PHILADELPHIA (CBS) — When you’re in the market for a particular product, where do you go to make the purchase?
“I do most of my shopping online,” said Brianna Evans, in town from Syracuse, New York.READ MORE: Delaware County Mother Shares New Normal Of Pandemic Learning With Special-Needs Child
Another passerby said, “more in store, but I’d say I’m the outlier, in terms of my age group.”
We’re talking about millennials, a new generation of consumers, changing the face of retail.
Experts say they’re buyers without brand loyalty, less interested in cruising their local department store.
Young consumers we spoke to answered fairly consistently, anywhere from two to three, maybe four times a year.READ MORE: Penn-Delco School District Approves Diversity Committee After Sparking Controversy With Board Member
Shopping habits that could contribute to the so-called “death of the department store,” where sales have fallen nearly $75 billion over the past two decades and despite record holiday spending, saw decline this past year.
So, what’s behind the decision to skip the traditional big box store?
“It’s less about the product, more about the uniqueness of the experience,” said Dr. Wayne Williams, a professor of Business at the Community College of Philadelphia. He says younger buyers prefer a boutique-like experience and are willing to seek out unique products and design.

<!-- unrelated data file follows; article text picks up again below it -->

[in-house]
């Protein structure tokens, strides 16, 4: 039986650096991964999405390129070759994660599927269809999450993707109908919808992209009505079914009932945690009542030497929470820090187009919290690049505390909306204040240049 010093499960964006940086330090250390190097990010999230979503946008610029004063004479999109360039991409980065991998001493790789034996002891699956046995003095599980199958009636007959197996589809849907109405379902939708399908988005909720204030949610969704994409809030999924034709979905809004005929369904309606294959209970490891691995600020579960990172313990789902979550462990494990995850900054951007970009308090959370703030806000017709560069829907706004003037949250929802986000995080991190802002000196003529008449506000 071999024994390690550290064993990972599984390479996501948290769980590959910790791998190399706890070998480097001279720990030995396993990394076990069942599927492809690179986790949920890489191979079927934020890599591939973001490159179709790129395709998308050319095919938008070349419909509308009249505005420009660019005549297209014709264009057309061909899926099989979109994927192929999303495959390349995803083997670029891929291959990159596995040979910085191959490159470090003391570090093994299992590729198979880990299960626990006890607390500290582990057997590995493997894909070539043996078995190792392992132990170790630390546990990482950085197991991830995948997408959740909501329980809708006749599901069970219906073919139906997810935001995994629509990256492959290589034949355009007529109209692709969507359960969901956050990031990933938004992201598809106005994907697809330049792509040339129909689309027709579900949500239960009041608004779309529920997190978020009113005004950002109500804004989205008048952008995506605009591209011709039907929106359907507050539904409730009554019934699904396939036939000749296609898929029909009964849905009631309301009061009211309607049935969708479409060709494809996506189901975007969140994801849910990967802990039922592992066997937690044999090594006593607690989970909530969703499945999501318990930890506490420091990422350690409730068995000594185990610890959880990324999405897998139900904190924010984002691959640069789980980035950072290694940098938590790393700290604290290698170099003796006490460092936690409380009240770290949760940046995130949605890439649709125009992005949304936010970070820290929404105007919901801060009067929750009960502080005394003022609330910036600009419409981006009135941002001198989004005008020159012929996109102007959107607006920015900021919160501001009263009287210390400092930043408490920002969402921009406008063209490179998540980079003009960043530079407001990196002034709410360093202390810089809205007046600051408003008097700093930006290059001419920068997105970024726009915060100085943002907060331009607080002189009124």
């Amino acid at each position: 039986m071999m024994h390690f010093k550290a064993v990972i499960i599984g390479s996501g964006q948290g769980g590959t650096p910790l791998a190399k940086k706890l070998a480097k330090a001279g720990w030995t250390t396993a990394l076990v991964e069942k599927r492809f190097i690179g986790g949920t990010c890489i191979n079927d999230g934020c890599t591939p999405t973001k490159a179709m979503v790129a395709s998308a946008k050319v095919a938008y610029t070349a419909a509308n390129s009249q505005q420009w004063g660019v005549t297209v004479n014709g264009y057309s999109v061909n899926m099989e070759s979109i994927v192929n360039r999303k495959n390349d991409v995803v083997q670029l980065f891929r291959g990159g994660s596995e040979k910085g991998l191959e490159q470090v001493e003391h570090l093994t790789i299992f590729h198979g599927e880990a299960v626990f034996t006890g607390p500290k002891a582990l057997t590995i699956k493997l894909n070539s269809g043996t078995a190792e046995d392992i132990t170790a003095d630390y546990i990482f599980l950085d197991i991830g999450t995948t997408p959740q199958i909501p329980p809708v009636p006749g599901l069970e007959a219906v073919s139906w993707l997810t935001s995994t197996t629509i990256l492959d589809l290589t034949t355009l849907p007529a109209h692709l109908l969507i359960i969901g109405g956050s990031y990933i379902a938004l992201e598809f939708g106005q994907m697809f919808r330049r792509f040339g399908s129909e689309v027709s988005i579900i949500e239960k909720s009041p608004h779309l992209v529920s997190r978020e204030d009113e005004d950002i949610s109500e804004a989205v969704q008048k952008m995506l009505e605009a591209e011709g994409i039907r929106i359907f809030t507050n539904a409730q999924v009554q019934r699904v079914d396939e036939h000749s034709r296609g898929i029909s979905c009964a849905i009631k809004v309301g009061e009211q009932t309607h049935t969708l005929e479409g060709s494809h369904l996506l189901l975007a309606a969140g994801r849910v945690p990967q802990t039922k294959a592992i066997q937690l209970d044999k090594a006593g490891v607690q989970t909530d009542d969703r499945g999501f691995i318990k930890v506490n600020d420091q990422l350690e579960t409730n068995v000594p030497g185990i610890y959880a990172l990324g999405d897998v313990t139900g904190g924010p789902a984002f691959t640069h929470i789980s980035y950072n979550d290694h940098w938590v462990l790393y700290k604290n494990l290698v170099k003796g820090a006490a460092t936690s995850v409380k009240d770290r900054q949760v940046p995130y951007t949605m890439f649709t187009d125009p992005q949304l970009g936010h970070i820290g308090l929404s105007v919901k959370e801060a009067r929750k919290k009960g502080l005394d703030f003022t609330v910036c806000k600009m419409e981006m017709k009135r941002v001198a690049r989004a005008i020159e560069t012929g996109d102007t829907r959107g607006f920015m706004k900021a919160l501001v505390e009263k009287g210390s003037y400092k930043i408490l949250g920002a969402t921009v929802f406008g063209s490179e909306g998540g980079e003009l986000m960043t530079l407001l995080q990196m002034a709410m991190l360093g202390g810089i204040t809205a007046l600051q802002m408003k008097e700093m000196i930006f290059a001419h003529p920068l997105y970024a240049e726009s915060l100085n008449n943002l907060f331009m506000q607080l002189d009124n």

“You don’t want to walk around with what everyone has on, you want to be unique, different,” explained Evans.
Dr. Williams says they often reject the department store approach, in favor of an atmosphere that’s more interactive and social, where they can try out products, maybe even sip a latte.
And if department stores can tap into that preference, he believes it could make the difference.MORE NEWS: Philadelphia Residents Enjoy Warmest Day In Over 5 Weeks
“If brick and mortar stores can figure out a way to capture that energy that we need in terms of how we socialize, they’ll be able to stick around.”